The Identity of Jewish People
Frequently, as I have had the opportunity to minister in various congregations, I have asked people, ‘What do you think it means to be Jewish?’ People tell me that being Jewish is being part of the chosen people. Or it is a person who has the Jewish religion. Or it is a person who does not believe in Jesus. People also respond in other ways. Even Jewish people have difficulty defining ‘What does it mean to be Jewish?’
In the field of Jewish evangelism, definitions and terminologies seem to facilitate an understanding of how we might effectively communicate the message of Messiah. Jewish people are referred to as: Jews, Jewish people, Hebrews, Israelites, descendants of Abraham, Isaac and Jacob, and the Chosen people. Some Christians even seek to boast that they have become the true Jews because of their circumcision of the heart through faith in Jesus.
The Jewish Calendar
Basic Jewish Teaching: The Calendar
The Jewish calendar is really two calendars in one. The civil year and New Year begin in September, the month of Tishre. The religious year begins with the month of Nissan, March or April. The first month of the civil calendar falls on the seventh month of the religious calendar.
The present Jewish calendar is lunisolar, the months being reckoned according to the moon and the years according to the sun. A month is the period of time between one conjunction of the moon with the sun and the next. The number of days in a year in this Jewish lunar calendar is shorter than the number of days in the solar calendar. The lunar year consists of twelve months, or 354 days, approximately 10 days, 21 hours shorter than the solar calendar.
The Land of Israel
For the past three thousand years, the name “Israel”, alluding to the patriarch Jacob; “persevere with God,” has meant both the Land of Israel and the entire Jewish nation.
Origin of the People
The people of Israel (also called the “Jewish People”) trace their origin to Abraham, who established the belief that there is only one God, the creator of the universe (see Torah). Abraham, his son Yitshak (Isaac), and grandson Jacob (Israel), are referred to as the patriarchs of the Israelites. All three patriarchs lived in the Land of Canaan, that later came to be known as the Land of Israel. They and their wives are buried in the Ma’arat HaMachpela, the Tomb of the Patriarchs, in Hebron.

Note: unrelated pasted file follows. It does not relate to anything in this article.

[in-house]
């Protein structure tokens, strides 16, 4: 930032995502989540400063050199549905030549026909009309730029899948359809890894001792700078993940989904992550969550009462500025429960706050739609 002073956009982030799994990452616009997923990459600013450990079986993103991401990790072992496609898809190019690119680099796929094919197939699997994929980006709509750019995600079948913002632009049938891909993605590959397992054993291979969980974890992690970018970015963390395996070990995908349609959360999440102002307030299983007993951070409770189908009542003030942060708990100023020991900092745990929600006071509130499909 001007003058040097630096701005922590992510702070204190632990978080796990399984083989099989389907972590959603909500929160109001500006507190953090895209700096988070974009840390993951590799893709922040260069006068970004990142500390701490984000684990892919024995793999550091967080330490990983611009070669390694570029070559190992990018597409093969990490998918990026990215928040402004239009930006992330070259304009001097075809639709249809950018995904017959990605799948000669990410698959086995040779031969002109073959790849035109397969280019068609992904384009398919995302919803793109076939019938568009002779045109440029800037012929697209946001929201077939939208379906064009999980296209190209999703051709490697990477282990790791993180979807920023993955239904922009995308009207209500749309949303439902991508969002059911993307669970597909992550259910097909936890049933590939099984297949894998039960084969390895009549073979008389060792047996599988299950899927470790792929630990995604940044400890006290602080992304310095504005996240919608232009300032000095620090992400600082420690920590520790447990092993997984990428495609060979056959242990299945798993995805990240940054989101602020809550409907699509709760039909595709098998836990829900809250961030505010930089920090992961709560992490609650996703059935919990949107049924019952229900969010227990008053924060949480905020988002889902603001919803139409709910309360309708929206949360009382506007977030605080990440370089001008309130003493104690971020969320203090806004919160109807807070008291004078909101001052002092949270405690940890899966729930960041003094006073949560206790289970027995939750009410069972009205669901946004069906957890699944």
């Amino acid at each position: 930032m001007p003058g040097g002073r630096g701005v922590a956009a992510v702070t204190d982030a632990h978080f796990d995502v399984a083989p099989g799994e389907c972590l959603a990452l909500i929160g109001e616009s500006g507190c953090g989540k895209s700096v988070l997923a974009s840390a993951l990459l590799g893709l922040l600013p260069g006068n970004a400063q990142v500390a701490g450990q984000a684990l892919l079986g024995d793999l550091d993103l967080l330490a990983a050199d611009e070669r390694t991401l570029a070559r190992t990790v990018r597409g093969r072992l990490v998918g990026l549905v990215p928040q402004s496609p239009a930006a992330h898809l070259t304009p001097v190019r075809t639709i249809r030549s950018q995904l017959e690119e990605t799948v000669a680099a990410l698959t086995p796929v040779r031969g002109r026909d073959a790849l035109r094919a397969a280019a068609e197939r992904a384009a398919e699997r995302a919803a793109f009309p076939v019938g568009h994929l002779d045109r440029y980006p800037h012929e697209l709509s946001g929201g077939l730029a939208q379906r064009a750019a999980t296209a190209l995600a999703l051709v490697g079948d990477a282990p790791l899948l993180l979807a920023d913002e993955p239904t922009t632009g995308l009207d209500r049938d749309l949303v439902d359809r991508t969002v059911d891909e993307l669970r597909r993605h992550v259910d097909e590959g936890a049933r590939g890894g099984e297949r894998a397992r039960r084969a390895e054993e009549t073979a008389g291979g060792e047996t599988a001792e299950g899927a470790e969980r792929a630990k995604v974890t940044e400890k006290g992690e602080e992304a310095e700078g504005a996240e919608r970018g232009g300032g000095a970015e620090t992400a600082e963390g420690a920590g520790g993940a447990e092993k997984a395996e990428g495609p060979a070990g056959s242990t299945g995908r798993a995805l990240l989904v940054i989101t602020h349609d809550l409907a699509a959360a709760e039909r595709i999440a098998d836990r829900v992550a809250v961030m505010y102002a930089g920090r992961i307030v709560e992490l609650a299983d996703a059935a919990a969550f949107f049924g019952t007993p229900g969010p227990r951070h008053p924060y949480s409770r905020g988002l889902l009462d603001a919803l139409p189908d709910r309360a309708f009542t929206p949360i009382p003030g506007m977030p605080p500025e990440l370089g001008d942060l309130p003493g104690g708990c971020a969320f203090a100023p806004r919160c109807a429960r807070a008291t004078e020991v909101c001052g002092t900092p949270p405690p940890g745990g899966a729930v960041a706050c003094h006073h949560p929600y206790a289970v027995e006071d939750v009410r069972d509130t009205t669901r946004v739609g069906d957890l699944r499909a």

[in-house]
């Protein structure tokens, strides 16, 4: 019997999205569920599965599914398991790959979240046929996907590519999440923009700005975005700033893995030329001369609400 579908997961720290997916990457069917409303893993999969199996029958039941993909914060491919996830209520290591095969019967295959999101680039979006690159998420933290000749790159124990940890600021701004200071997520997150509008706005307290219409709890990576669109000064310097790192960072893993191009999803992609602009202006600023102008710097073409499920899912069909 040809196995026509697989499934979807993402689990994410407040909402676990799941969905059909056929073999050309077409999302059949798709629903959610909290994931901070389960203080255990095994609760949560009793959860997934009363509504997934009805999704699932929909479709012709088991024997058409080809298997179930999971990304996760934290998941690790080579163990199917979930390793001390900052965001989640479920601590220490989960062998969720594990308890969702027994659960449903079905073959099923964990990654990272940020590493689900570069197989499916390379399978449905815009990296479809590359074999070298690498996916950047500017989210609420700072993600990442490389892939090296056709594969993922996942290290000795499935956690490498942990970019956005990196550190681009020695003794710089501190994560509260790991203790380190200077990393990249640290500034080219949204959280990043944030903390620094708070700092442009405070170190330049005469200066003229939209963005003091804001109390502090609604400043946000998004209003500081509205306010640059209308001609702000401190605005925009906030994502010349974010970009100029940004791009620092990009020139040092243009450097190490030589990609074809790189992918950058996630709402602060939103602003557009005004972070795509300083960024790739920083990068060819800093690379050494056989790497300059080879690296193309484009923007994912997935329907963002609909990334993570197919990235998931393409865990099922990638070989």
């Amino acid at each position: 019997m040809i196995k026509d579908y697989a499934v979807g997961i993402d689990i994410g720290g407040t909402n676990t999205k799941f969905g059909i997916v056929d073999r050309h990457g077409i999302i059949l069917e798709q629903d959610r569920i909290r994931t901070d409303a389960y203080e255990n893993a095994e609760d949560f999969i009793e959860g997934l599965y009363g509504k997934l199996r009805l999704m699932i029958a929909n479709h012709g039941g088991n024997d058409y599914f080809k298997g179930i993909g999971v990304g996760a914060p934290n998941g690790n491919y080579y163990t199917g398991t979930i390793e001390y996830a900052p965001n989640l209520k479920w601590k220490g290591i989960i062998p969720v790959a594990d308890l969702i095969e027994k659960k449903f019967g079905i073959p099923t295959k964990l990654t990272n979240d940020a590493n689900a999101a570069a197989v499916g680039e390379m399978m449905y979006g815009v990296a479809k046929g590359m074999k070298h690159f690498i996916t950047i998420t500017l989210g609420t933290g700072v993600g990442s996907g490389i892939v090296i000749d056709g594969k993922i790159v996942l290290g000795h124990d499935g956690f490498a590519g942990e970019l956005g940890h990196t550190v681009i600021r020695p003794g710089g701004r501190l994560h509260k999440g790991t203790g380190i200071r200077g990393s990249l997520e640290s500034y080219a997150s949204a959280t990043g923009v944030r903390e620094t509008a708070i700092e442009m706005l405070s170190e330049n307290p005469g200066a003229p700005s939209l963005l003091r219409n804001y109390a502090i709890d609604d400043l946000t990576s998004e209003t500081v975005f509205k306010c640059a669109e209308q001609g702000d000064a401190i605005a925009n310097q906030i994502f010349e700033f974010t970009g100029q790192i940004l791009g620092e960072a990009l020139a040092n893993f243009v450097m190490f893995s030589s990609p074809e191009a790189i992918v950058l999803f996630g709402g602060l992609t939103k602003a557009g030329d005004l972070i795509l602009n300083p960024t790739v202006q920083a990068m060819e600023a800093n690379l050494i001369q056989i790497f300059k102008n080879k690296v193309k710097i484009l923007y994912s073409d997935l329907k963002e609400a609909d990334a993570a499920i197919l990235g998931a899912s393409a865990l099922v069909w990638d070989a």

Waiting for the Temple to Be Rebuilt
'Reunion' of Priests Spurs Talk of Third Temple
Just days before the holiday of Tisha B'Av that commemorates the destruction of the Holy Temples, a group of Jewish priests and Levites hurried across the centuries-worn cobblestones of this holy city to prepare to bless the people of Israel.
They gathered at the foot of the Holy Temple's last remaining wall, the priests removing their shoes and extending their hands for the Levites to wash in preparation for the holy service.
Messianic Jews and the Law in Israel
Two Important Cases for Israeli Messianics: A Legal Analysis
The decisions revealed the opinion of the Israeli government towards the Messianic Jewish community, and exposed the passive and non-political attitude of the Messianic community.
Two very important court decisions have recently been issued in Israel, in which several very positive results emerged regarding the depicted opinion of the Israeli government towards the Messianic Jewish community. Furthermore, these court decisions expose the passive and non-political attitude which is prominent in the Messianic community and which indicates that this community is a minority group that is entitled to receive the court's protection.
Messianic Jews and the Law of Return
A Messianic Legal Analysis
The nation of Israel has the right to define itself as a Jewish nation and the definition given, as of today, is that a Messianic Jew is not considered Jewish for the purposes of the "Law of Return."
The Messianic Jewish community claims that it is another stream within Judaism that is resurrecting after 2,000 years of silence. The Messianic Jewish community explains its legitimacy by historical and theological claims. Theologically, Messianic Jews claim that Yeshua is really the promised Messiah according to the Messianic prophecies revealed in the Jewish scriptures, and historically they claim that all the first followers of Yeshua were devout Jews. With the establishment of the Jewish nation, many Jewish people have been convinced that Yeshua is truly the Messiah according to the Jewish scriptures and have consequently begun to believe in Yeshua, while insisting on keeping their Jewish identity.